To the urban soul, Tysons Corner—the barren moonscape of highways and office buildings located roughly halfway between here and Dulles International Airport—is a nightmare. There’s nothing human in the expanses of concrete, no reason to spend any time outside between your car and Tysons’ two malls.
In 20 years, all that is supposed to change. Under a far-reaching blueprint approved by the Fairfax County Board of Supervisors last week, residential and commercial buildings will mushroom around four new stations of the Silver Line Metrorail extension currently under construction. They’ll be knit together with a network of bicycle and walking trails, filled in with parks and green space. To hear the boosters talk, it’ll be Portland, Ore., on the Beltway.
Tysons’ new romance with walkability has the feel of a shotgun marriage: Coalition for Smarter Growth president Stewart Schwartz says the “office park on steroids” was neither cheap enough nor nice enough to keep attracting investment. “I don’t think Tysons Corner had a choice,” says Schwartz. “It was choking on its own traffic, being out-competed in two directions…Tysons had to reinvent itself to compete.” White Flint, another Metro-served shopping district north of Bethesda, approved a similar U-turn in March.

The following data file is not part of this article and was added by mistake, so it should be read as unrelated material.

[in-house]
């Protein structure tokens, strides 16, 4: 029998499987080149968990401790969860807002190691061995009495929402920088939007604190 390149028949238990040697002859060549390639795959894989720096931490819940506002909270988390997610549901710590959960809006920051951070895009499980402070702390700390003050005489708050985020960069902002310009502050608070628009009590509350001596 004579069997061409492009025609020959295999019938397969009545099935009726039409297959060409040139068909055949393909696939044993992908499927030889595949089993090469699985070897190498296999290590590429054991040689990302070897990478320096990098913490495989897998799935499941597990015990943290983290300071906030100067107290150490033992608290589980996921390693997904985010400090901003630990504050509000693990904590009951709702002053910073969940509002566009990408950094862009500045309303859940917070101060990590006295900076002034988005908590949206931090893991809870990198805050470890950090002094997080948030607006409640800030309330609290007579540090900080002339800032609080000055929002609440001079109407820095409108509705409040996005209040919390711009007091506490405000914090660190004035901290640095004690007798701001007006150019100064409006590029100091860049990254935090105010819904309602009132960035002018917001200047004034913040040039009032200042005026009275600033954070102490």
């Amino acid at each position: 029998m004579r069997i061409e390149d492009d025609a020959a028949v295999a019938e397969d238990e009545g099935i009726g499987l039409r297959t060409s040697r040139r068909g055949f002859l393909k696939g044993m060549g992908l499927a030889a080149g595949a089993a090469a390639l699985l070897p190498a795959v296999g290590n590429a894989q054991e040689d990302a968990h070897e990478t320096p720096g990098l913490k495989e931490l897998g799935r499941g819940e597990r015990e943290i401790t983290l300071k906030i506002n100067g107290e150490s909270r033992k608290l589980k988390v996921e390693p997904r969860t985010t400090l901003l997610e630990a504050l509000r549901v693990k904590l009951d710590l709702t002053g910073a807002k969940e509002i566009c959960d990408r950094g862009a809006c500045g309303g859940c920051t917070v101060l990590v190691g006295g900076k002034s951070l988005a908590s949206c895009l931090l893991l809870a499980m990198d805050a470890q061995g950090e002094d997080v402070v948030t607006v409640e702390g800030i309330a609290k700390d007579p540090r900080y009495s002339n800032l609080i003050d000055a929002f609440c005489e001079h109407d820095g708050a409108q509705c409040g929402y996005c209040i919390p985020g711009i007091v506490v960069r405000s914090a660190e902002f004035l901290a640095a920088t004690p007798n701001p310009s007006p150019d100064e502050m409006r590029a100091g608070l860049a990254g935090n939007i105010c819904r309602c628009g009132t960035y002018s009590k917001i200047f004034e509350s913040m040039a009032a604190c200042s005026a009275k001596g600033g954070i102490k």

Objectively, these are victories for urbanism, glittering visions of sustainability theory in the flesh. But what does it mean for the place that already lures residents and businesses based on that model—Washington, D.C.?
Since its creation as a federal entity, the District has suffered from a structural handicap. The blessing of playing host to the national government is also a curse, since federal land isn’t taxable, placing the city’s biggest business beyond the reach of the city budget. Some 70 percent of those who work in the city commute back out to the suburbs, where D.C. can’t tax their income. A 2003 Government Accountability Office study valued this inherent deficit at between $470 million and $1.1 billion. Periodic attempts at commuter taxes and residency requirements have died before Congress could kill them. And another equalizer—the kind of regional tax base sharing practiced in Minnesota’s Twin Cities—has never even been proposed.
The District has been making headway against those odds for the last decade, clawing its way back from the early 1990s when the city hit a population low point. The congressionally mandated Financial Control Board put D.C. back on its feet fiscally, and as crime fell, the city went through a development renaissance.